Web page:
Although you can't create new literals, you can follow the first item of that book for a "similar" approach so the following statements are true:

    // Lets test the insensitiveness
    CaseInsensitiveString cis5 = CaseInsensitiveString.valueOf("sOmEtHiNg");
    CaseInsensitiveString cis6 = CaseInsensitiveString.valueOf("SoMeThInG");

    assert cis5 == cis6;
    assert cis5.equals(cis6);

Here's the code.

C:\oreyes\samples\java\insensitive>type CaseInsensitiveString.java
import java.util.Map;
import java.util.HashMap;

public final class CaseInsensitiveString  {

    private static final Map<String,CaseInsensitiveString> innerPool 
                                = new HashMap<String,CaseInsensitiveString>();

    private final String s;

    // Effective Java Item 1: Consider providing static factory methods instead of constructors
    public static CaseInsensitiveString valueOf( String s ) {

        if ( s == null ) {
            return null;
        String value = s.toLowerCase();

        if ( !CaseInsensitiveString.innerPool.containsKey( value ) ) {
             CaseInsensitiveString.innerPool.put( value , new CaseInsensitiveString( value ) );

         return CaseInsensitiveString.innerPool.get( value );   

    // Class constructor: This creates a new instance each time it is invoked.
    public CaseInsensitiveString(String s){
        if (s == null) {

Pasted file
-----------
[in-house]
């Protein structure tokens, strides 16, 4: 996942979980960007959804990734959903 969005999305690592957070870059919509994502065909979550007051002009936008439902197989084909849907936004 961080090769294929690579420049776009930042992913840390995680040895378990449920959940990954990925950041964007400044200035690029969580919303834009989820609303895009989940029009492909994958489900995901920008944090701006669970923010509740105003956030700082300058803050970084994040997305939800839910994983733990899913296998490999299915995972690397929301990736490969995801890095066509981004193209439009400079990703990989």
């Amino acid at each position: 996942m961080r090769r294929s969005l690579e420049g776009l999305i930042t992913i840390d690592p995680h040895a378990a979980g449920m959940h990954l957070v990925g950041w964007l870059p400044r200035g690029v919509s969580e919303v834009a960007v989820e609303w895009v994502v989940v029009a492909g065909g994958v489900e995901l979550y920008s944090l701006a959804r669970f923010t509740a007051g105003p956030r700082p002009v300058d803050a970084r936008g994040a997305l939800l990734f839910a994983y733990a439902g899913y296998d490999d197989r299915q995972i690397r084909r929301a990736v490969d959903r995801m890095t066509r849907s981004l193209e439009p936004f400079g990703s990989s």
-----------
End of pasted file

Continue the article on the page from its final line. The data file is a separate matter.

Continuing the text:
throw new NullPointerException();
         this.s = s.toLowerCase();

    public boolean equals( Object other ) {
         if ( other instanceof CaseInsensitiveString ) {
              CaseInsensitiveString otherInstance = ( CaseInsensitiveString ) other;
             return this.s.equals( otherInstance.s );

         return false;

    public int hashCode(){
         return this.s.hashCode();

// Test the class using the "assert" keyword

    public static void main( String [] args ) {

        // Creating two different objects as in new String("Polish") == new String("Polish") is false
        CaseInsensitiveString cis1 = new CaseInsensitiveString("Polish");
        CaseInsensitiveString cis2 = new CaseInsensitiveString("Polish");

        // references cis1 and cis2 points to differents objects.
        // so the following is true
        assert cis1 !=  cis2;      // Yes they're different
        assert cis1.equals(cis2);  // Yes they're equals thanks to the equals method

        // Now let's try the valueOf idiom
        CaseInsensitiveString cis3 = CaseInsensitiveString.valueOf("Polish");